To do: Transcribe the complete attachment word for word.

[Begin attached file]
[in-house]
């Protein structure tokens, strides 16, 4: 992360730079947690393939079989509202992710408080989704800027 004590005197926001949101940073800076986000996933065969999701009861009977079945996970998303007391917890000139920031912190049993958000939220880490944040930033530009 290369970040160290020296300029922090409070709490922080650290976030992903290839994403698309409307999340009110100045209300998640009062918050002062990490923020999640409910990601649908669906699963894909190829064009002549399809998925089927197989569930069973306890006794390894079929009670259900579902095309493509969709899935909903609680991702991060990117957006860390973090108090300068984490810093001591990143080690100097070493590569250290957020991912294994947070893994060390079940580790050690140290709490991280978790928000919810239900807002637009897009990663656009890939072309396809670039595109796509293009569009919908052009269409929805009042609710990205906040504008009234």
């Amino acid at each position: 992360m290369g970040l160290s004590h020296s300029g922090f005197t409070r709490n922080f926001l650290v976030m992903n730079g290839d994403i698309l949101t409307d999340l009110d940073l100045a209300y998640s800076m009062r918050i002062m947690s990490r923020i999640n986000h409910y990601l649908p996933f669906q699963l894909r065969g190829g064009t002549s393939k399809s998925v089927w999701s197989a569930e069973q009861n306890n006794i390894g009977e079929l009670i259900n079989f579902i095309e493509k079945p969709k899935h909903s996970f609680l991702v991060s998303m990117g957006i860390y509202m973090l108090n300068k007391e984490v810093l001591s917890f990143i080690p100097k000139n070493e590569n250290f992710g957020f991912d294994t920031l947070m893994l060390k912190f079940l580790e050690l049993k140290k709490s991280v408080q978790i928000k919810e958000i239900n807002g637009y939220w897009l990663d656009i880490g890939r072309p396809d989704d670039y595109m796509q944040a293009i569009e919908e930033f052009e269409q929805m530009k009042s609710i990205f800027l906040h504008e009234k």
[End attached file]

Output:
[in-house]
């Protein structure tokens, strides 16, 4: 992360730079947690393939079989509202992710408080989704800027 004590005197926001949101940073800076986000996933065969999701009861009977079945996970998303007391917890000139920031912190049993958000939220880490944040930033530009 290369970040160290020296300029922090409070709490922080650290976030992903290839994403698309409307999340009110100045209300998640009062918050002062990490923020999640409910990601649908669906699963894909190829064009002549399809998925089927197989569930069973306890006794390894079929009670259900579902095309493509969709899935909903609680991702991060990117957006860390973090108090300068984490810093001591990143080690100097070493590569250290957020991912294994947070893994060390079940580790050690140290709490991280978790928000919810239900807002637009897009990663656009890939072309396809670039595109796509293009569009919908052009269409929805009042609710990205906040504008009234």
């Amino acid at each position: 992360m290369g970040l160290s004590h020296s300029g922090f005197t409070r709490n922080f926001l650290v976030m992903n730079g290839d994403i698309l949101t409307d999340l009110d940073l100045a209300y998640s800076m009062r918050i002062m947690s990490r923020i999640n986000h409910y990601l649908p996933f669906q699963l894909r065969g190829g064009t002549s393939k399809s998925v089927w999701s197989a569930e069973q009861n306890n006794i390894g009977e079929l009670i259900n079989f579902i095309e493509k079945p969709k899935h909903s996970f609680l991702v991060s998303m990117g957006i860390y509202m973090l108090n300068k007391e984490v810093l001591s917890f990143i080690p100097k000139n070493e590569n250290f992710g957020f991912d294994t920031l947070m893994l060390k912190f079940l580790e050690l049993k140290k709490s991280v408080q978790i928000k919810e958000i239900n807002g637009y939220w897009l990663d656009i880490g890939r072309p396809d989704d670039y595109m796509q944040a293009i569009e919908e930033f052009e269409q929805m530009k009042s609710i990205f800027l906040h504008e009234k």